Fontainebleau had its next heyday during the reign of Napoléon I, who much preferred it to Versailles and made it one of his chief residences, where he lived firstly with Empress Joséphine and then with her successor Marie Louise, a great niece of Marie Antoinette, who must have felt more than a little spooked to be residing in the former apartments of her ill fated relative and sleeping in her state bed. It was at Fontainebleau that Napoléon abdicated in March 1814 before being exiled to the island of Elba and as a defeated former Emperor on Saint Helena he would fondly remember Fontainebleau as being ‘the true residence of Kings’ and one of the finest palaces in Europe – suggesting that it was Fontainebleau’s long and venerable history, represented by its sprawling size and rather charming hotchpotch of different architectural styles, all evocative of its different owners over the centuries, that had made him prefer it to Versailles, which had only served as a significant royal residence for just over a hundred years. Certainly, Napoléon’s nephew agreed when he seized power and became Napoléon III, reigning with the exquisite Spanish beauty Eugènie de Montijo at his side. Together the new Emperor and Empress of the French transformed Fontainebleau into a perfect country residence, combining imperial opulence with all the lavish comforts of the mid nineteenth century and converting several disused areas of the palace into dozens of sumptuous apartments, laid out like a luxury hotel and designed to accommodate favoured courtiers and guests, who would also be treated to an apparently never ending round of balls, concerts, card parties, hunting, picnic and theatricals. Although Napoléon III and Eugènie definitely preferred their other, more bijou and perhaps aesthetically harmonious, royal estates at Saint Cloud and Compiègne, like Napoléon I they were fully conscious of the historical significance of Fontainebleau and spent a great deal of time there until their empire was overthrown and they were forced into exile.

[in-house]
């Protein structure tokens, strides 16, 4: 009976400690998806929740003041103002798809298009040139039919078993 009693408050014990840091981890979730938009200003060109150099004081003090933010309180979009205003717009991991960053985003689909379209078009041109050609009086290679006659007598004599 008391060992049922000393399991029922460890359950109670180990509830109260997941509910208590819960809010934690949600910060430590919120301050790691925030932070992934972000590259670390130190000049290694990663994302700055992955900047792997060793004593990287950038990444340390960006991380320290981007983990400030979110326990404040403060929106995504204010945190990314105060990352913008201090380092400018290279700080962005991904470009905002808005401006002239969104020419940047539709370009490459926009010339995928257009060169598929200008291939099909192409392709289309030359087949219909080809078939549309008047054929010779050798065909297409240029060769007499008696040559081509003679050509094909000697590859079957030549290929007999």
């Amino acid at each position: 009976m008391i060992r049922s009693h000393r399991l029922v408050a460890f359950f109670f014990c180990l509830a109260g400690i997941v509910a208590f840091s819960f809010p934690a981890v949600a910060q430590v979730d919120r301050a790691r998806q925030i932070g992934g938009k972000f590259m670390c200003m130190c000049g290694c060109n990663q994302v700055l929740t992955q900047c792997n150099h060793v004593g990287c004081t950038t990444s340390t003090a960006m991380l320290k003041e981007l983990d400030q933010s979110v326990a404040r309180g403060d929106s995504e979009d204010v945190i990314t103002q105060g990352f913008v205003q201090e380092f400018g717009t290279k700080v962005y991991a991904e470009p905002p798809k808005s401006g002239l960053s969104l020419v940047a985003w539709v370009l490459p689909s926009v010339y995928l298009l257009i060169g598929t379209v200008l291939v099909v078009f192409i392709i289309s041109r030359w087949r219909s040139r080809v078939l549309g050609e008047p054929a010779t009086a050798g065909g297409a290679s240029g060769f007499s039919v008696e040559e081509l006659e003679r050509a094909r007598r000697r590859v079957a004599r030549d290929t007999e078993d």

Nowadays, Fontainebleau forms an interesting counterpoint to the rather more well known Versailles, not least because it attracts much fewer visitors. We went on a beautiful day in May and were pretty much the only visitors, which was lovely but also seemed a shame as it deserved to be as busy and popular as Versailles was just a couple of days earlier. Nonetheless, we thoroughly enjoyed our visit and I’d love to go back again someday.